About this room
The Garden Room at Syon Park is a fabulous purpose built space, designed with entertaining in mind. Surrounded by 50 acres of idyllic parkland, The Garden Room offers a stunning setting for summer events – despite being only 10 miles from central London.
Guests of the Garden Room will be treated to a fantastic setting, private garden and spectacular views of the neoclassical Syon House, a striking location that has itself played host to lavish parties for hundreds of years.
The Garden Room at Syon Park has separate reception and dining spaces, a dance floor, PA and music system, full AV equipment and its own private car park. The fully flexible venue is exclusively available from May to September and can host up to 600 guests for a dinner, dance, conference or party.
Mon, Tue, Wed
10:00 - 0:00
10:00 - 0:00
10:00 - 0:00
10:00 - 23:00
*All guide prices are inclusive of VAT
Note on pricing
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External catering allowed
Approved caterers list
BYO alcohol allowed
Venue can provide alcohol
Kitchen facilities available
Can provide Halal
Can provide Kosher
Extensive vegan menu
Extensive gluten-free menu
Complimentary Tea & Coffee
Alcohol license until 00:00
Syon House has been home to the family of the Duke of Northumberland for over 400 years. The house is named after a medieval abbey Syon, named so after Mount Zion of the Holy Land that previously occupied the site.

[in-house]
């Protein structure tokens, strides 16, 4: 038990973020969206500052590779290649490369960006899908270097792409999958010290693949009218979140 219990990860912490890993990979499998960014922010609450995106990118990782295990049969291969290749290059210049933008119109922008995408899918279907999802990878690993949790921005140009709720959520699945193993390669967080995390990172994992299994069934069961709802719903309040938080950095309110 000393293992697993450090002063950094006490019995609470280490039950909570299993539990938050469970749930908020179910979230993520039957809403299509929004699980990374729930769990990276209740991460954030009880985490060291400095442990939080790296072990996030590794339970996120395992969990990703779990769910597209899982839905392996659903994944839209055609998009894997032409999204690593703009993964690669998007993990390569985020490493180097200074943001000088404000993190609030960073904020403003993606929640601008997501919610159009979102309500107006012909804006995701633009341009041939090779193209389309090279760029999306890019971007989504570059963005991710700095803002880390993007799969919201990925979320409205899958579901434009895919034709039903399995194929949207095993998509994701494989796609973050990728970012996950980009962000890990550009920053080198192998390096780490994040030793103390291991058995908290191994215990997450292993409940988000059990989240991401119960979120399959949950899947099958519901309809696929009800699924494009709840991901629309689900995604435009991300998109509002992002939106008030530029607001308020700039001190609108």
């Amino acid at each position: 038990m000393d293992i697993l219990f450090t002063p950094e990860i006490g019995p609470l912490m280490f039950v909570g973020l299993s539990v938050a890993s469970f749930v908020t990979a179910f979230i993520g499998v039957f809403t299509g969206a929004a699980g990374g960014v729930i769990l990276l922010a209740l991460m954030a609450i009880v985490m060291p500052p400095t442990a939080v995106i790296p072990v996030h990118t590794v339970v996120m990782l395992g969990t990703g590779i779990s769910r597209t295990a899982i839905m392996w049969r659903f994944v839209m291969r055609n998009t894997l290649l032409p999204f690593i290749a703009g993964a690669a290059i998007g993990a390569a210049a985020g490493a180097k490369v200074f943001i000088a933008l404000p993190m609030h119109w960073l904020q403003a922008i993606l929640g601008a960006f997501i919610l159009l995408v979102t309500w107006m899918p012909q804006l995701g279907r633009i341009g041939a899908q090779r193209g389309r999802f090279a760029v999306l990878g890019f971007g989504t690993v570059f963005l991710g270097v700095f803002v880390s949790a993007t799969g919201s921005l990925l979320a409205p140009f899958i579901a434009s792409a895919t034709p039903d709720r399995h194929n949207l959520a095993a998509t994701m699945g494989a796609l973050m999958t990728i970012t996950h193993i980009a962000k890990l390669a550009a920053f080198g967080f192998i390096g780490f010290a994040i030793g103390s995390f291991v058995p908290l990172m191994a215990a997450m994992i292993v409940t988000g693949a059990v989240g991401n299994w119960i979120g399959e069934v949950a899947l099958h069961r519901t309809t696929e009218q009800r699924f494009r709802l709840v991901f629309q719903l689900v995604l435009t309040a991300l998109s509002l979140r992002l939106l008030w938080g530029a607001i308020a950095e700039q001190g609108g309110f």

The Syon abbey was dedicated to the Bridgettine Order established in the C14th by the Swedish mystic St Bridget. It was one of the last great abbeys to be built and dissolved by King Henry VIII in 1539.
In 1547 King Henry VIII’s coffin was brought to Syon on its way to Windsor for burial. The coffin burst open during the night and in the morning dogs were found to be scavenging at the remains- this was believed to be a divine judgement for the King’s desecration of Syon Abbey.
Following the destruction of the abbey, the land became the property of the Crown and was put into the possession of the 1st Duke of Somerset.
The Duke built Syon House in an Italian Renaissance style between 1547 and 1552 when the Duke was executed. Following the Duke’s execution, the house was acquired by John Dudley. In 1557 the Roman Catholic Mary Tudor recalled nuns to re-establish the abbey at Syon but this was short lived as the Protestant Queen Elizabeth came to the throne in 1558.
In 1594 Henry Percy the 9th Earl of Northumberland acquired Syon house and the family has lived at the house ever since.